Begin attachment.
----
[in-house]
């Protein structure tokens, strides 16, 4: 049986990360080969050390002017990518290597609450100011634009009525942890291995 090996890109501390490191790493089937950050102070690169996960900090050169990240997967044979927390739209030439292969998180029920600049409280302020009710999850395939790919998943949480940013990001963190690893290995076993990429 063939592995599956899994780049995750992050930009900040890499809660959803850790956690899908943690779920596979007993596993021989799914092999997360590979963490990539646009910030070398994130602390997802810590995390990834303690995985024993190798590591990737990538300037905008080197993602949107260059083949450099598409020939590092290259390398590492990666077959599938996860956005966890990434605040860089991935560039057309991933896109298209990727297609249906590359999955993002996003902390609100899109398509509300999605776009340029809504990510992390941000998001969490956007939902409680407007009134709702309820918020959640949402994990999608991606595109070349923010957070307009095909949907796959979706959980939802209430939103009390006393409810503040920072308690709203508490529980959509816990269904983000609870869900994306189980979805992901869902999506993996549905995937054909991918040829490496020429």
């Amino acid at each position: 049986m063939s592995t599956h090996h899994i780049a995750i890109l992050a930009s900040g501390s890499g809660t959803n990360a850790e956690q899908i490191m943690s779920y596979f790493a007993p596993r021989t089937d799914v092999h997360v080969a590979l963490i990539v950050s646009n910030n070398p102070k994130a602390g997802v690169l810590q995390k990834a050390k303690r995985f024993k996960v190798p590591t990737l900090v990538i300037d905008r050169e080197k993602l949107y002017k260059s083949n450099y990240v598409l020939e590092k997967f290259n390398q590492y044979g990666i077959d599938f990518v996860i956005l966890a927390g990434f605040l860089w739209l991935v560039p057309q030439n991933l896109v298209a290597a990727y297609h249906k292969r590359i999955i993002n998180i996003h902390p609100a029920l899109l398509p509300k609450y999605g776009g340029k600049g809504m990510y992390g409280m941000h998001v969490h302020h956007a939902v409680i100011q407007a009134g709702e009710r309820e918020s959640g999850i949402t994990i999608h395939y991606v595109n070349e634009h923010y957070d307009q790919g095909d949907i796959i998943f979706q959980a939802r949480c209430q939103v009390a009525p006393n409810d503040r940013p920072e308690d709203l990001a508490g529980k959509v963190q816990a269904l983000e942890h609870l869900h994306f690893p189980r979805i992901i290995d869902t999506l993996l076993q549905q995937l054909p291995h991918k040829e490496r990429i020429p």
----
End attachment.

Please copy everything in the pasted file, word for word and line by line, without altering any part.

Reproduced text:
[in-house]
């Protein structure tokens, strides 16, 4: 049986990360080969050390002017990518290597609450100011634009009525942890291995 090996890109501390490191790493089937950050102070690169996960900090050169990240997967044979927390739209030439292969998180029920600049409280302020009710999850395939790919998943949480940013990001963190690893290995076993990429 063939592995599956899994780049995750992050930009900040890499809660959803850790956690899908943690779920596979007993596993021989799914092999997360590979963490990539646009910030070398994130602390997802810590995390990834303690995985024993190798590591990737990538300037905008080197993602949107260059083949450099598409020939590092290259390398590492990666077959599938996860956005966890990434605040860089991935560039057309991933896109298209990727297609249906590359999955993002996003902390609100899109398509509300999605776009340029809504990510992390941000998001969490956007939902409680407007009134709702309820918020959640949402994990999608991606595109070349923010957070307009095909949907796959979706959980939802209430939103009390006393409810503040920072308690709203508490529980959509816990269904983000609870869900994306189980979805992901869902999506993996549905995937054909991918040829490496020429």
């Amino acid at each position: 049986m063939s592995t599956h090996h899994i780049a995750i890109l992050a930009s900040g501390s890499g809660t959803n990360a850790e956690q899908i490191m943690s779920y596979f790493a007993p596993r021989t089937d799914v092999h997360v080969a590979l963490i990539v950050s646009n910030n070398p102070k994130a602390g997802v690169l810590q995390k990834a050390k303690r995985f024993k996960v190798p590591t990737l900090v990538i300037d905008r050169e080197k993602l949107y002017k260059s083949n450099y990240v598409l020939e590092k997967f290259n390398q590492y044979g990666i077959d599938f990518v996860i956005l966890a927390g990434f605040l860089w739209l991935v560039p057309q030439n991933l896109v298209a290597a990727y297609h249906k292969r590359i999955i993002n998180i996003h902390p609100a029920l899109l398509p509300k609450y999605g776009g340029k600049g809504m990510y992390g409280m941000h998001v969490h302020h956007a939902v409680i100011q407007a009134g709702e009710r309820e918020s959640g999850i949402t994990i999608h395939y991606v595109n070349e634009h923010y957070d307009q790919g095909d949907i796959i998943f979706q959980a939802r949480c209430q939103v009390a009525p006393n409810d503040r940013p920072e308690d709203l990001a508490g529980k959509v963190q816990a269904l983000e942890h609870l869900h994306f690893p189980r979805i992901i290995d869902t999506l993996l076993q549905q995937l054909p291995h991918k040829e490496r990429i020429p």